Can someone please remind me which political party Frank Field MP is member of? (rhetorical)
Or perhaps remind Frank, as he seems to be more than a bit confused of late, is his latest missive on Comment is Free is anything to go by.
A successful terrorist attack on London could make part of the capital uninhabitable for decades and make Britain permanently poorer. Yet, while London awaits its fate, Scotland Yard is fiddling away on an enquiry into the alleged sale of honours. How can the Metropolitan commissioner defend this enquiry as the best use of scarce police resources?
And the right six numbers on the lottery draw on Saturday night could make me a millionaire, but I’m not holding my breath for that either.
Are you actually serious here? The Met should forget investigating a criminal complaintin which is senior political figure may (hypothetically) because there might a few (no less hypothetical) scary Muslims out there.
Is there anything else you’d like to suggest that the Police stop investigating while they sort out this terrorist business. Armed robbery, perhaps? Burglary? Mugging?
Perhaps we should cancel all further housing developments until Barratt’s have built a 15 foot ‘security wall’ around the M25 as well? That would make about the same amount of sense.
In criticising the Metropolitan Police commissioner for a serious misuse of police time I have not assumed that there is no case to answer on the honours front. No 10 has at the very least been sailing close to the wind. The whole saga is tacky, to put it mildly.
Tacky? That’s a bit of an understatement, Frank. Try ‘unethical’ instead.
Leaving aside the specifics of the Met’s investigation – on which Michael White offers a nicely considered take – what we can be sure of is that the Labour party did exploit a loophole in the provisions of the Political Parties, Elections and Referendums Act 2000 to obtain funding, by way of loans, without disclosing the identity of the loanees, as it would have had to do in the case of donations.
What we also know, is that the Tories did the very same thing as well.
In fact the main difference between the two parties in this respect is that when both were caught with their fingers in this particular cookie jar, the Labour Party ‘fessed up and published a full list of their loanees, while the Tories stalled, paid off a number of existing loans – thus ensuring that neither the loanee or the terms of the loan would be disclosed – and then replaced these loans with other loans of, shall we say, ‘unclear’ provenence.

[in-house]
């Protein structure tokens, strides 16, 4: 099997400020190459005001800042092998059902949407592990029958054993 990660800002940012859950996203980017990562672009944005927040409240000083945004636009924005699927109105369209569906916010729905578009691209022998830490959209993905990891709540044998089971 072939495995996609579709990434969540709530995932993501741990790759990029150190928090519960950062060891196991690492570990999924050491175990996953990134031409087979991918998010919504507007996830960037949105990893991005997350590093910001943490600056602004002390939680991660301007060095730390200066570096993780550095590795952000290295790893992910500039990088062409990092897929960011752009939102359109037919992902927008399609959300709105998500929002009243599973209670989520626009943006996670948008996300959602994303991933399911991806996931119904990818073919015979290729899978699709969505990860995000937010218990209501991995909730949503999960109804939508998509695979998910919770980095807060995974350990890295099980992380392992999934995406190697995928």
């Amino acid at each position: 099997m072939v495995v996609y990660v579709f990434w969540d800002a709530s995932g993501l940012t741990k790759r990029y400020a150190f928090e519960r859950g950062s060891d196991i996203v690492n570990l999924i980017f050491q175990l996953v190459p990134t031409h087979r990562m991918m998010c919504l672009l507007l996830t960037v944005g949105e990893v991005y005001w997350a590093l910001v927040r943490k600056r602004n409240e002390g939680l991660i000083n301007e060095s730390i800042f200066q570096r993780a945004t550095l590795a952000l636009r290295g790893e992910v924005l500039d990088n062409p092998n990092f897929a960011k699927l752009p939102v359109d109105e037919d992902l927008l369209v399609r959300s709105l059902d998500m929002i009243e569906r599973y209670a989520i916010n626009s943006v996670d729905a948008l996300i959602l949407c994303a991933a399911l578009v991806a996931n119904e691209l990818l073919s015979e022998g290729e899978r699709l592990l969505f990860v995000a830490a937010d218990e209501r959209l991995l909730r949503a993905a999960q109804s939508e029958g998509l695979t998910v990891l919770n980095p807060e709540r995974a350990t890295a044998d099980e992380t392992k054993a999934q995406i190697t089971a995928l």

Presumably, Yates of the Yard has taken a good close look at these transactions as well, but that’s somewhat immaterial as the democratic, rather than legal, point to be made here is that both parties were ‘working’ the system to their advantage, and, in fact, the Tories worked the system right to very last minute an managed to wring every last drop of advantage they could out of it.
The way that the police have conducted the enquiry suggests to the media that it is the PM who is in the frame. But where did those senior Labour party figures who run the party, particularly in the run-up and during the election, believe the £18 million spent on the election came from, if not from wealthy donors? When the small group of top Labour officials, including the prime minister and the chancellor, mapped out the campaign, did they all believe that the £18 million or so they were committing to election campaign grew on trees?
That’s a very good question – provided, of course, that your prime motivation for asking it rests in genuine concern about what looks to have been the diminution of internal party structures, check and balances and you’r not just looking to take a bit of heat off the PM by ‘spreading the load’, so to speak.
What is the financial control structure in the Labour party that allows the treasurer to claim that he had no idea of the source of the £18 million? Does not the Labour party have an audit committee to ask such elementary questions before money is committed?